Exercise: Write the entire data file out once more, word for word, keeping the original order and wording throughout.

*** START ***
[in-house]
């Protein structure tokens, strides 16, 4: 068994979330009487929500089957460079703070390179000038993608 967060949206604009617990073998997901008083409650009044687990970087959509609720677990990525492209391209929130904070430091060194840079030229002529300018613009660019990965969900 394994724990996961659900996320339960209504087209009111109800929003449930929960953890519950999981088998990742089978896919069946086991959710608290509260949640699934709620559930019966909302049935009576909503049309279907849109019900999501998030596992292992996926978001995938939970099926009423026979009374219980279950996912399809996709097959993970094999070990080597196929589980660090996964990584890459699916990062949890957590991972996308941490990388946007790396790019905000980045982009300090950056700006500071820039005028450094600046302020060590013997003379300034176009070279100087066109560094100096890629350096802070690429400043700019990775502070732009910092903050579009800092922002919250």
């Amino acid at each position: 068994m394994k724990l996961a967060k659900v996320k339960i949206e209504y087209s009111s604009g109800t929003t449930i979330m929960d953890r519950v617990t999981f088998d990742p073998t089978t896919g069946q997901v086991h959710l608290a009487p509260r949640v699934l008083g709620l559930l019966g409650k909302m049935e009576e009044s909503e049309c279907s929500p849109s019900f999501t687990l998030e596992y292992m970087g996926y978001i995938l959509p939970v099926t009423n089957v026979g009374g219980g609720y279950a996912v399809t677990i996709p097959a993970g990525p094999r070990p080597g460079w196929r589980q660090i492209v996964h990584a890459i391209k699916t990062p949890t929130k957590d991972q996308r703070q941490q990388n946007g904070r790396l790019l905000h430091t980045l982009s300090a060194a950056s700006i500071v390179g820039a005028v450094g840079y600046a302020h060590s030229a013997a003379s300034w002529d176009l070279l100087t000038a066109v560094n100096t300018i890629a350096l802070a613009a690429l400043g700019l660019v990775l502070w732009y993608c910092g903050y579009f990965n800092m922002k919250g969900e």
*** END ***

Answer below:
[in-house]
């Protein structure tokens, strides 16, 4: 068994979330009487929500089957460079703070390179000038993608 967060949206604009617990073998997901008083409650009044687990970087959509609720677990990525492209391209929130904070430091060194840079030229002529300018613009660019990965969900 394994724990996961659900996320339960209504087209009111109800929003449930929960953890519950999981088998990742089978896919069946086991959710608290509260949640699934709620559930019966909302049935009576909503049309279907849109019900999501998030596992292992996926978001995938939970099926009423026979009374219980279950996912399809996709097959993970094999070990080597196929589980660090996964990584890459699916990062949890957590991972996308941490990388946007790396790019905000980045982009300090950056700006500071820039005028450094600046302020060590013997003379300034176009070279100087066109560094100096890629350096802070690429400043700019990775502070732009910092903050579009800092922002919250």
């Amino acid at each position: 068994m394994k724990l996961a967060k659900v996320k339960i949206e209504y087209s009111s604009g109800t929003t449930i979330m929960d953890r519950v617990t999981f088998d990742p073998t089978t896919g069946q997901v086991h959710l608290a009487p509260r949640v699934l008083g709620l559930l019966g409650k909302m049935e009576e009044s909503e049309c279907s929500p849109s019900f999501t687990l998030e596992y292992m970087g996926y978001i995938l959509p939970v099926t009423n089957v026979g009374g219980g609720y279950a996912v399809t677990i996709p097959a993970g990525p094999r070990p080597g460079w196929r589980q660090i492209v996964h990584a890459i391209k699916t990062p949890t929130k957590d991972q996308r703070q941490q990388n946007g904070r790396l790019l905000h430091t980045l982009s300090a060194a950056s700006i500071v390179g820039a005028v450094g840079y600046a302020h060590s030229a013997a003379s300034w002529d176009l070279l100087t000038a066109v560094n100096t300018i890629a350096l802070a613009a690429l400043g700019l660019v990775l502070w732009y993608c910092g903050y579009f990965n800092m922002k919250g969900e």